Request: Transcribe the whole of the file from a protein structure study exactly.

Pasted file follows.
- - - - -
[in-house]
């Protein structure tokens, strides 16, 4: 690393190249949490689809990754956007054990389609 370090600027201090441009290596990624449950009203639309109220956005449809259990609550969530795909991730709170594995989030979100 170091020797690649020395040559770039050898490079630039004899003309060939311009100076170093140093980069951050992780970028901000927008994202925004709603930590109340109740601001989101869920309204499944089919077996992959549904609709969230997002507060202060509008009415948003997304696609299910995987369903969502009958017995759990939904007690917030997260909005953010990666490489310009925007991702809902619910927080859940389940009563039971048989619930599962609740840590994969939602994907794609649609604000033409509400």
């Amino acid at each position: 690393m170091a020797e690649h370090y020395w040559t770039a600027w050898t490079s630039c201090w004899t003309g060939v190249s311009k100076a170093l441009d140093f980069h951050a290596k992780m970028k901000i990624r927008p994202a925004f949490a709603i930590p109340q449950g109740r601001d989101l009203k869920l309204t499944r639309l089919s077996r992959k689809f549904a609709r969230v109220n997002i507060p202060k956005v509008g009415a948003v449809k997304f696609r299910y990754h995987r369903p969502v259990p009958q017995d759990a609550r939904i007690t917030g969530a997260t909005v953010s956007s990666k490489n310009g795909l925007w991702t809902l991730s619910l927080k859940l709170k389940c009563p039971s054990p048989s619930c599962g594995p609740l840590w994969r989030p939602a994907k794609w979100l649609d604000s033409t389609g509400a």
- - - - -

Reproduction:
[in-house]
């Protein structure tokens, strides 16, 4: 690393190249949490689809990754956007054990389609 370090600027201090441009290596990624449950009203639309109220956005449809259990609550969530795909991730709170594995989030979100 170091020797690649020395040559770039050898490079630039004899003309060939311009100076170093140093980069951050992780970028901000927008994202925004709603930590109340109740601001989101869920309204499944089919077996992959549904609709969230997002507060202060509008009415948003997304696609299910995987369903969502009958017995759990939904007690917030997260909005953010990666490489310009925007991702809902619910927080859940389940009563039971048989619930599962609740840590994969939602994907794609649609604000033409509400």
């Amino acid at each position: 690393m170091a020797e690649h370090y020395w040559t770039a600027w050898t490079s630039c201090w004899t003309g060939v190249s311009k100076a170093l441009d140093f980069h951050a290596k992780m970028k901000i990624r927008p994202a925004f949490a709603i930590p109340q449950g109740r601001d989101l009203k869920l309204t499944r639309l089919s077996r992959k689809f549904a609709r969230v109220n997002i507060p202060k956005v509008g009415a948003v449809k997304f696609r299910y990754h995987r369903p969502v259990p009958q017995d759990a609550r939904i007690t917030g969530a997260t909005v953010s956007s990666k490489n310009g795909l925007w991702t809902l991730s619910l927080k859940l709170k389940c009563p039971s054990p048989s619930c599962g594995p609740l840590w994969r989030p939602a994907k794609w979100l649609d604000s033409t389609g509400a």